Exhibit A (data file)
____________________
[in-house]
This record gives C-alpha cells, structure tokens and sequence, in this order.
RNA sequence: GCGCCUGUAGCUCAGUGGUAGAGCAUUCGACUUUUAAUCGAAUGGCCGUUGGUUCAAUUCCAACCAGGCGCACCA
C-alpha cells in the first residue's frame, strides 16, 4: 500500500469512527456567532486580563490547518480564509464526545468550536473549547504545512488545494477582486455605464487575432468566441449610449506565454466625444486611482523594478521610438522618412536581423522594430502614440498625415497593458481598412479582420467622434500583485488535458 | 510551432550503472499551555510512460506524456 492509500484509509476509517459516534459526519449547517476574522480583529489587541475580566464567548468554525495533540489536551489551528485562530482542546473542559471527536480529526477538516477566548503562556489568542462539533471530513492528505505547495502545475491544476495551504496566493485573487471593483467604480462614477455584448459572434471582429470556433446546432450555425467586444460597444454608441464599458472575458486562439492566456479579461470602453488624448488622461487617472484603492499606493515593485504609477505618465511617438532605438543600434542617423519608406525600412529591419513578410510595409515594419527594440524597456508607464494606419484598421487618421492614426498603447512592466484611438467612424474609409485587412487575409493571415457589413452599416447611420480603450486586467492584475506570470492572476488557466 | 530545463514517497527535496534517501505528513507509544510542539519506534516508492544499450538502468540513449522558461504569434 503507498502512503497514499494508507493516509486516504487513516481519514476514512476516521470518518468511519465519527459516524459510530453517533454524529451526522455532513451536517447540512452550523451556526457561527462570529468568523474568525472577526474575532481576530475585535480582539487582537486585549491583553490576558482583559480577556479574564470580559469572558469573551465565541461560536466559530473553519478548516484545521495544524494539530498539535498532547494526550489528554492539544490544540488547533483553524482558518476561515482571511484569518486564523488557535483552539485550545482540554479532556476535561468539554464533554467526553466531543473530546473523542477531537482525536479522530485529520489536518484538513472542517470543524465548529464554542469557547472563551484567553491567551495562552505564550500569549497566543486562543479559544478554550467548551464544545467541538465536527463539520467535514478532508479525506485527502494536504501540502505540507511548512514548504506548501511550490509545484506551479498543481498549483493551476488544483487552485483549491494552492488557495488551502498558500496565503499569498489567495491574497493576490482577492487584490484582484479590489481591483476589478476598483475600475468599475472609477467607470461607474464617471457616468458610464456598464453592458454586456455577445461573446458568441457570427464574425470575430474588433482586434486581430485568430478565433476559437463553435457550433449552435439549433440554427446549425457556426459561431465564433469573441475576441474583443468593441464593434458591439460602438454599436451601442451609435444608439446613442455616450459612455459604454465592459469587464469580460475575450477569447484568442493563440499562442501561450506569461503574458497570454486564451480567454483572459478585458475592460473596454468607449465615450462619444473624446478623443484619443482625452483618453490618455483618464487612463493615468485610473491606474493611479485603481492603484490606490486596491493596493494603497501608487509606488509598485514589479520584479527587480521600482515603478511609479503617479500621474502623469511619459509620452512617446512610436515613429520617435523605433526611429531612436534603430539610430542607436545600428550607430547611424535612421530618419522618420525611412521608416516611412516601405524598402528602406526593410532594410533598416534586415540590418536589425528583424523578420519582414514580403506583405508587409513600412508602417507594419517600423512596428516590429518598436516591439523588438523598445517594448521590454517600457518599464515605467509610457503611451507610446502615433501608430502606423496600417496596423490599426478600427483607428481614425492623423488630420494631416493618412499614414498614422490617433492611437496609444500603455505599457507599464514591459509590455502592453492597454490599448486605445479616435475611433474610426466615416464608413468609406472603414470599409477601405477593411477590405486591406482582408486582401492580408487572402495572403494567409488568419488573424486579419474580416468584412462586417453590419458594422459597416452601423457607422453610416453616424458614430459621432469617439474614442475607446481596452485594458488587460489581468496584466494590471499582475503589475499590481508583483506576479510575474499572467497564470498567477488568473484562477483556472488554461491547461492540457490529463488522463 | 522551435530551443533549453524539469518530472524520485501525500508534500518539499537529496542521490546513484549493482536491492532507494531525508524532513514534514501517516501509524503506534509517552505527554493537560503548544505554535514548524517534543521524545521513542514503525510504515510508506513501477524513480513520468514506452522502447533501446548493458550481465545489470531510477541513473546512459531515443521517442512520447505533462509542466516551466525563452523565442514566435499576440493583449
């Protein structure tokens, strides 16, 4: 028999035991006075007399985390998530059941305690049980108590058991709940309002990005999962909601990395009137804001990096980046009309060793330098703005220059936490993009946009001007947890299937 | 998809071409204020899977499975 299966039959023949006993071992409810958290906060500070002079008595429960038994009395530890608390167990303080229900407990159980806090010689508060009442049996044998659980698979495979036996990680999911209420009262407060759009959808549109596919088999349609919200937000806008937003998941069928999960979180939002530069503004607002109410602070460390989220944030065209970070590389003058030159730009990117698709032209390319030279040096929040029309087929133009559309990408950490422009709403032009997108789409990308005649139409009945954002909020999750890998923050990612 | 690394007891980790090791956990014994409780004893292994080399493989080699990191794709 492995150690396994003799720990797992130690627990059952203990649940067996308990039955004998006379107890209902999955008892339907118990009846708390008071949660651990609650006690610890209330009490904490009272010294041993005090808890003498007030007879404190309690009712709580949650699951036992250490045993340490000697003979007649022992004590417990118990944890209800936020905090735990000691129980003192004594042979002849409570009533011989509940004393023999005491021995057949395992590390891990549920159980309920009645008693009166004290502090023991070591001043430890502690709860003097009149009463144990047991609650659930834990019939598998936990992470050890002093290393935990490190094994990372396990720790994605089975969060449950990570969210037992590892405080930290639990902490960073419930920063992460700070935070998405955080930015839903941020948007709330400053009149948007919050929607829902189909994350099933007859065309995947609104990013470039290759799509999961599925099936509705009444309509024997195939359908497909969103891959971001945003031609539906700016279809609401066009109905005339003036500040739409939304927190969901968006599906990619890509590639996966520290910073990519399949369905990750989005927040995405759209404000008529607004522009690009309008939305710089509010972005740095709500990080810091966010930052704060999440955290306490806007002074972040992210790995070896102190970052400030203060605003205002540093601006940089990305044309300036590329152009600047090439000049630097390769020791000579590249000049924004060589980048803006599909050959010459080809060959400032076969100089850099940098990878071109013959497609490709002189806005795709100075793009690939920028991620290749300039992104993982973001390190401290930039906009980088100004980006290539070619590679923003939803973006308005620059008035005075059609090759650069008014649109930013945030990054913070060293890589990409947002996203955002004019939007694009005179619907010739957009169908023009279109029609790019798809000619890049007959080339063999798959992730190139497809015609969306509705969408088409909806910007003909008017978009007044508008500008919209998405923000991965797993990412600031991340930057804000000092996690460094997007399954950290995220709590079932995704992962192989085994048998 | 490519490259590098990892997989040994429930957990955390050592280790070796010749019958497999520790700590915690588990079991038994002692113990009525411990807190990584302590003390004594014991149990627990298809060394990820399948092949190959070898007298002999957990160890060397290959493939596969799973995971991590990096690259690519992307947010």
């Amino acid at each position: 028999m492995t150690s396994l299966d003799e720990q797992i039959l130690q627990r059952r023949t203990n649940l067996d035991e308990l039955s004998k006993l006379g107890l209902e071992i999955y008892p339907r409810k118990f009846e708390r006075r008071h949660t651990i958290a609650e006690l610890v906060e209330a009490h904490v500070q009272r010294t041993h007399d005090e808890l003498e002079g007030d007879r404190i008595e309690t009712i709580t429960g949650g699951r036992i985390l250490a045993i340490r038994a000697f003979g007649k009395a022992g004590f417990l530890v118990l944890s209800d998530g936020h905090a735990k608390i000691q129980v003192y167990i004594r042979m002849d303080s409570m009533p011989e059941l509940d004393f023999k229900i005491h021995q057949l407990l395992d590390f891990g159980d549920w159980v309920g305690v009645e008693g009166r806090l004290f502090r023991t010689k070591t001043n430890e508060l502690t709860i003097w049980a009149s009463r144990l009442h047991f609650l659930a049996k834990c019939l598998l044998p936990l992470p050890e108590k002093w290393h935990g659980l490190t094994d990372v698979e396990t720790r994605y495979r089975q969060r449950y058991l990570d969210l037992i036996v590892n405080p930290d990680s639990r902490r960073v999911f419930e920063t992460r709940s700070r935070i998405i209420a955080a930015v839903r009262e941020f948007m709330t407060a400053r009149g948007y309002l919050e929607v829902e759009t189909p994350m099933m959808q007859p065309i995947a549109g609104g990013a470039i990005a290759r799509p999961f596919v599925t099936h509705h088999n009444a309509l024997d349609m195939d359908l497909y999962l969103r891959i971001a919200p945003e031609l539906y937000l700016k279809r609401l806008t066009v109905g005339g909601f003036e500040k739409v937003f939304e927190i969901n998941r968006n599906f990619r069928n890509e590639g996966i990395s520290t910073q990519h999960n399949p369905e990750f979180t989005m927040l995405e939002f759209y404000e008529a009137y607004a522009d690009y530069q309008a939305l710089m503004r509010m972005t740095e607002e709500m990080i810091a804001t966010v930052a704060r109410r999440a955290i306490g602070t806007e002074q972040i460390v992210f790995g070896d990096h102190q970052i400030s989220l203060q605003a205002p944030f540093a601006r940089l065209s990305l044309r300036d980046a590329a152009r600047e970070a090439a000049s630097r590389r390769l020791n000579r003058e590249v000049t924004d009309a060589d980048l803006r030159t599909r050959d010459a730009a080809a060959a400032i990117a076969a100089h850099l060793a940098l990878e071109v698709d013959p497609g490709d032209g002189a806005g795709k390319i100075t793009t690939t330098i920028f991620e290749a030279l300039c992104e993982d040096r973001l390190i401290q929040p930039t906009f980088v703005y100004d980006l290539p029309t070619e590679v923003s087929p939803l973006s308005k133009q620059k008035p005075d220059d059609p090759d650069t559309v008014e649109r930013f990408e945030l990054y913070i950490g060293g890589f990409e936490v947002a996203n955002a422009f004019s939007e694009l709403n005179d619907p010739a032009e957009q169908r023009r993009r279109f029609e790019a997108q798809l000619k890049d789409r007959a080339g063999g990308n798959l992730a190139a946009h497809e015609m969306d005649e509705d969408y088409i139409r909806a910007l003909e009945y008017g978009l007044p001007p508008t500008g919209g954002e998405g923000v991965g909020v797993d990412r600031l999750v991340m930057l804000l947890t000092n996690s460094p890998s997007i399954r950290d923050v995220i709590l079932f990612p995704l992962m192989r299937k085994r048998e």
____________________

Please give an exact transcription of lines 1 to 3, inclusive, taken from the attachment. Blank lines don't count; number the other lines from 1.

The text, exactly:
[in-house]
This record gives C-alpha cells, structure tokens and sequence, in this order.
RNA sequence: GCGCCUGUAGCUCAGUGGUAGAGCAUUCGACUUUUAAUCGAAUGGCCGUUGGUUCAAUUCCAACCAGGCGCACCA